Meghan, Duchess of Sussex, is going to give birth to a baby next spring. Their girl or boy will be seventh in line to the throne, behind Prince Harry, Prince William and his three kids, and grandfather Prince Charles. Amid all the hoopla inherent with the arrival of the newest member of the House of Windsor, is a question that intrigues both royal watchers and casual fans alike: Will the babe get a “prince” or “princess” title?
The answer, like so many dealing with the royal family, is more than a bit esoteric and involves both history and a doting great-grandmother.
First the history. In 1917, anti-German sentiments were boiling over in wartime Britain as Gotha bombers strafed London. On June 13, they made their first daylight raid, killing 162 people, including 18 children in a school. The optics were terrible for King Geoge V, whose dynastic house was named Saxe-Coburg and Gotha. Conscious that Europe’s thrones, including his own, were teetering, he needed to be seen to be solidly British (ignoring that every monarch back to 1738 had been born in the nation).
On July 17, 1917, he issued a royal proclamation relinquishing the use of all German titles and dignities by the extended royal family and renaming the dynasty the House of Windsor. A few months later, he sharply limited who would get British royal titles and style: the titles “prince” and “princess” as well as the styles “Royal Highness” would be reserved only for children of the monarch, children of the sons of a monarch and, finally, the eldest son of the eldest son of the Prince of Wales (Prince Charles has that title today).
The system worked until 2012. By then, Queen Elizabeth II had been on the throne for 60 years and her heirs, and heirs of heirs, were piling up behind her in succession to her throne. That’s when Prince William and Kate, Duchess of Cambridge, announced they were expecting their first child. With changes to the rights of succession, that baby—whether male or female—would automatically be the future monarch. Yet, if the infant was a girl, she wouldn’t get a royal title, as she wasn’t the “eldest living son of the eldest son of the Prince of Wales,” as dictated by the existing rules, issued in the male-first era of royal succession.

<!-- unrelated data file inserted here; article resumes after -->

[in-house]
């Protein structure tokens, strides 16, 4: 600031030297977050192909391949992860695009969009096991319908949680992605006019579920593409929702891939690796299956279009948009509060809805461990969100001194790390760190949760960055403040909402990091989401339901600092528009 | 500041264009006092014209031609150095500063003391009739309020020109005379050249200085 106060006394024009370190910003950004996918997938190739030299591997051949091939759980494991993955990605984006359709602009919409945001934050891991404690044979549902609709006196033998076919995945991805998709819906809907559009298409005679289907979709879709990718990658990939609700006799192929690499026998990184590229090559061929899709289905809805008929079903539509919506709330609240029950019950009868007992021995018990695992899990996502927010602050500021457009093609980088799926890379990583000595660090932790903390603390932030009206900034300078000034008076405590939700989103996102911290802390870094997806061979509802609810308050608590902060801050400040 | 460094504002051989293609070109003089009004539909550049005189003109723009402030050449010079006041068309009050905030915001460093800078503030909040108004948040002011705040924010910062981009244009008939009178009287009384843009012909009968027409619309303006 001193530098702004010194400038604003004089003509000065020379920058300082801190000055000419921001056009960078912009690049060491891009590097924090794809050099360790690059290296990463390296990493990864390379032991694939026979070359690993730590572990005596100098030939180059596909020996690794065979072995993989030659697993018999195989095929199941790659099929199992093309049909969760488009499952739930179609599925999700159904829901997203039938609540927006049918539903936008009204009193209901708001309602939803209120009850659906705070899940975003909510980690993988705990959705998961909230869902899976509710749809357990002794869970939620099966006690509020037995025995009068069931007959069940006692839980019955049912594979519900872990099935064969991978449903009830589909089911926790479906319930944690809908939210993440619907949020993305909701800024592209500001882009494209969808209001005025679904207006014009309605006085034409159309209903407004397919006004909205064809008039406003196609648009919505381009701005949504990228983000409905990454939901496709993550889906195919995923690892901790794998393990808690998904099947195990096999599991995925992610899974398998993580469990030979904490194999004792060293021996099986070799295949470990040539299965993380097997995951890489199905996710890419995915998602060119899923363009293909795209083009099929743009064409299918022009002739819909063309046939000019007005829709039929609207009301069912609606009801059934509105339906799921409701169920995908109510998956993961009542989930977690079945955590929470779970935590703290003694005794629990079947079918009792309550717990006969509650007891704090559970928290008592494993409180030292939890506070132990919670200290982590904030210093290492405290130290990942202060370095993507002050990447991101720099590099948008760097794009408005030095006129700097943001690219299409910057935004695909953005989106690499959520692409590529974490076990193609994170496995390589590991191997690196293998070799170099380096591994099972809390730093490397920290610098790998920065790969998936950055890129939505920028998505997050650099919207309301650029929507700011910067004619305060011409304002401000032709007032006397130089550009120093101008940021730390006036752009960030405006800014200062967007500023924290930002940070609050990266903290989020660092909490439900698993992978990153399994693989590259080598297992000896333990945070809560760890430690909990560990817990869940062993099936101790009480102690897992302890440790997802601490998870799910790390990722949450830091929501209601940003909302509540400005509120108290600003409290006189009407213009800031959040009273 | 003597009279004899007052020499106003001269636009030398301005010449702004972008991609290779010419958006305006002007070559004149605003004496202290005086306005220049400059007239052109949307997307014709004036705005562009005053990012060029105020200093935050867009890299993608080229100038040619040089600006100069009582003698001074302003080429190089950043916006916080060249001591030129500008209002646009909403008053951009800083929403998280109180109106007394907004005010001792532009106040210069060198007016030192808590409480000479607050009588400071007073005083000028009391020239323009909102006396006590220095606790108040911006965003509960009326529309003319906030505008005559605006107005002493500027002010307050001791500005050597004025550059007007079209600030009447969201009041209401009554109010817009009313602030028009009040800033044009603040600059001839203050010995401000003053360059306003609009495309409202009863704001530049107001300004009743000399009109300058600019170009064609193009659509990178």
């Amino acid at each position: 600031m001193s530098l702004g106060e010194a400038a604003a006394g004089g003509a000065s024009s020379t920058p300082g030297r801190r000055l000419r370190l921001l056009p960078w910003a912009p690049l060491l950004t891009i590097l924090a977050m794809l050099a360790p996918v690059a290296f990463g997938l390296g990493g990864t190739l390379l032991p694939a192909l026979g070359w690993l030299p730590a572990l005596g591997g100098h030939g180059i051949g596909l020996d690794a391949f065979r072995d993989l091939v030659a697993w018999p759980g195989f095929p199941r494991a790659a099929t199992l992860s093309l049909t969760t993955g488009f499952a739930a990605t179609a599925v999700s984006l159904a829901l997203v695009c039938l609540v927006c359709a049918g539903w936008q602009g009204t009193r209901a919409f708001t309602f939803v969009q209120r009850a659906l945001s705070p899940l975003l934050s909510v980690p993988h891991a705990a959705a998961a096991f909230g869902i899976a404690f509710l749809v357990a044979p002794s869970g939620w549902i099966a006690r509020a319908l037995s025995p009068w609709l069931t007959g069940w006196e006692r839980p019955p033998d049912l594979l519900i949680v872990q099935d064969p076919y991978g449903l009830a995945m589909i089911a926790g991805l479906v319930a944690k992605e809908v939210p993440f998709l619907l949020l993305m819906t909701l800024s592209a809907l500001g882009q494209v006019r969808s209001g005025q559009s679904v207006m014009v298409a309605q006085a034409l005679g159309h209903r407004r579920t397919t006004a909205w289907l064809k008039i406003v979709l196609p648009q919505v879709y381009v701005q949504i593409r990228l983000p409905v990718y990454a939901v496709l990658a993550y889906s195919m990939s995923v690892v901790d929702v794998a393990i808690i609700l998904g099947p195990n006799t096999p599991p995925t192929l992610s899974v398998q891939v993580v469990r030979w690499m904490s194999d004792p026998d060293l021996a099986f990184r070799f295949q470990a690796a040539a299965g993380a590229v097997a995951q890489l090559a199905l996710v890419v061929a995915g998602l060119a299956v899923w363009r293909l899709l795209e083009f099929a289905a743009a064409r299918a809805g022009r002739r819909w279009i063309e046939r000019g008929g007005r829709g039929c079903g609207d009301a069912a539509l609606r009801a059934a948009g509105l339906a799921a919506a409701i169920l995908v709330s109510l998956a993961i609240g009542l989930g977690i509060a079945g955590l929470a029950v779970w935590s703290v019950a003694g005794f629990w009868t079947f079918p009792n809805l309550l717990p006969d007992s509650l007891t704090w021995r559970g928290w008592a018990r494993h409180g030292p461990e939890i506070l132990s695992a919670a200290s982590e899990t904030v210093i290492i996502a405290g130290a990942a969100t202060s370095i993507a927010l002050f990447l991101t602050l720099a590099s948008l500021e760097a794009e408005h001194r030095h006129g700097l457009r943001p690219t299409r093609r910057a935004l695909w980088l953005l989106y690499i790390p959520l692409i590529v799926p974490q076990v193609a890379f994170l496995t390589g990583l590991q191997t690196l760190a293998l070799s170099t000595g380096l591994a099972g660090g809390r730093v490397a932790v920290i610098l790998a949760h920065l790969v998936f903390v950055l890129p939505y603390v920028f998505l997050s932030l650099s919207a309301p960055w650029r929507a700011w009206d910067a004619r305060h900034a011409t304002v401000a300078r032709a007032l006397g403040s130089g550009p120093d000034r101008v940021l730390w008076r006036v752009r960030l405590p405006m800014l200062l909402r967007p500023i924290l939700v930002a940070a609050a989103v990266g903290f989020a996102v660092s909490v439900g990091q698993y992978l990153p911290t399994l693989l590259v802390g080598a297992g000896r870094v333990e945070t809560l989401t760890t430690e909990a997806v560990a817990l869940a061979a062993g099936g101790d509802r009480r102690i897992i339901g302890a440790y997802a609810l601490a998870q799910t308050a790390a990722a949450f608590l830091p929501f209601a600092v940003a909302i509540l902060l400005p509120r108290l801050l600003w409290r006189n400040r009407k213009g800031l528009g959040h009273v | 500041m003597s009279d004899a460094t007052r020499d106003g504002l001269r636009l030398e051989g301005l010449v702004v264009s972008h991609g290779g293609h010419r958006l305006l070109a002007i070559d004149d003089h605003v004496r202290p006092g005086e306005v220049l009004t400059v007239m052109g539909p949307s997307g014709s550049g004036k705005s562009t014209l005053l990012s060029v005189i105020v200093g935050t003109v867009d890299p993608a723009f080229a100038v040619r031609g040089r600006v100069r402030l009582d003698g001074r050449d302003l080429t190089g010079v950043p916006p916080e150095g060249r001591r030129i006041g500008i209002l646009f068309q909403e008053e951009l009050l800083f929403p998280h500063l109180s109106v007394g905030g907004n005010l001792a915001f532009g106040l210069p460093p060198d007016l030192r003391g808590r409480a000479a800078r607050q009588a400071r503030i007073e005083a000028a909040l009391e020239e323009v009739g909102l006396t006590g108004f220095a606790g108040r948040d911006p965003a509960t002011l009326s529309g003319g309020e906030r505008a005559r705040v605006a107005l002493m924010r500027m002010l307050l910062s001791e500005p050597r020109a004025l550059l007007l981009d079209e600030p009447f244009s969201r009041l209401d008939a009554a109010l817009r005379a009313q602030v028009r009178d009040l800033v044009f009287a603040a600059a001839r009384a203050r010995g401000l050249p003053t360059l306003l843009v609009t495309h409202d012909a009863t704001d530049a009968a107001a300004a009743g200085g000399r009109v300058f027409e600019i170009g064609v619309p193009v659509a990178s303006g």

Enter the baby’s great-grandmother, Queen Elizabeth II, who came to the rescue by issuing a new Letters Patent on the last day of 2012 that bestowed royal titles and styles to all of William and Kate’s children. Thus arrived HRH Prince George in 2013, HRH Princess Charlotte in 2015 and HRH Prince Louis in 2018.
But that tweak didn’t extend beyond William’s children to those of Harry.
So, as things stand today, Prince Harry’s children won’t get royal styles and titles, unless the Queen issues a new Letters Patent. If that doesn’t happen then don’t worry that the baby will be plain “Boy or Girl Windsor.” Harry’s other titles, conferred on his wedding day—Duke of Sussex, Earl of Dumbarton and Baron Kilkeel—will come to the infant’s aid. If Meghan has a boy, the baby will take Harry’s secondary title of Earl of Dumbarton, while a girl will be Lady Girls’s Name Mountbatten-Windsor.
They may get upgraded to royal status in the future. For when Prince Charles eventually accedes the throne, then Harry and Meghan’s children will be grandchildren of a monarch, and thus, as children of the son of a monarch, automatically entitled to have royal styles and titles.
They may not want that. The children of Prince Edward and Sophie, Countess of Wessex are grandchildren of Queen Elizabeth II and thus should use those royal titles, yet they don’t, reportedly because their children are too far down the line of succession to be so burdened. Instead, their elder is known as Lady Louise Mountbatten-Windsor while their younger is James, Viscount Severn. (Edward is expected to get the title of duke of Edinburgh upon the death of Prince Philip, which will then put James in line to inherit that title.)
It’s possible that Harry and Meghan will decide to take the same route as Edward and Sophie. For there’s the cautionary tale of what happens when children of a younger son take royal titles. When Prince Andrew, brother of Charles and Edward, had children, he insisted on royal titles for Princess Beatrice and Princess Eugenie. That was fine when they were children, but has proved to be burdens now that they are adults. The royal titles of those women, who will slip down to ninth and tenth in line to the throne when the newest Windsor arrives next spring, have attracted unwanted tabloid attention to their frequent exotic vacations, erratic careers in the private sector and lavish lifestyles. Flash forward a few decades, and that could be the future for Harry and Meghan’s child.
In the end, one things is sure: the “royal title or no royal title” decision belongs to Harry and Meghan.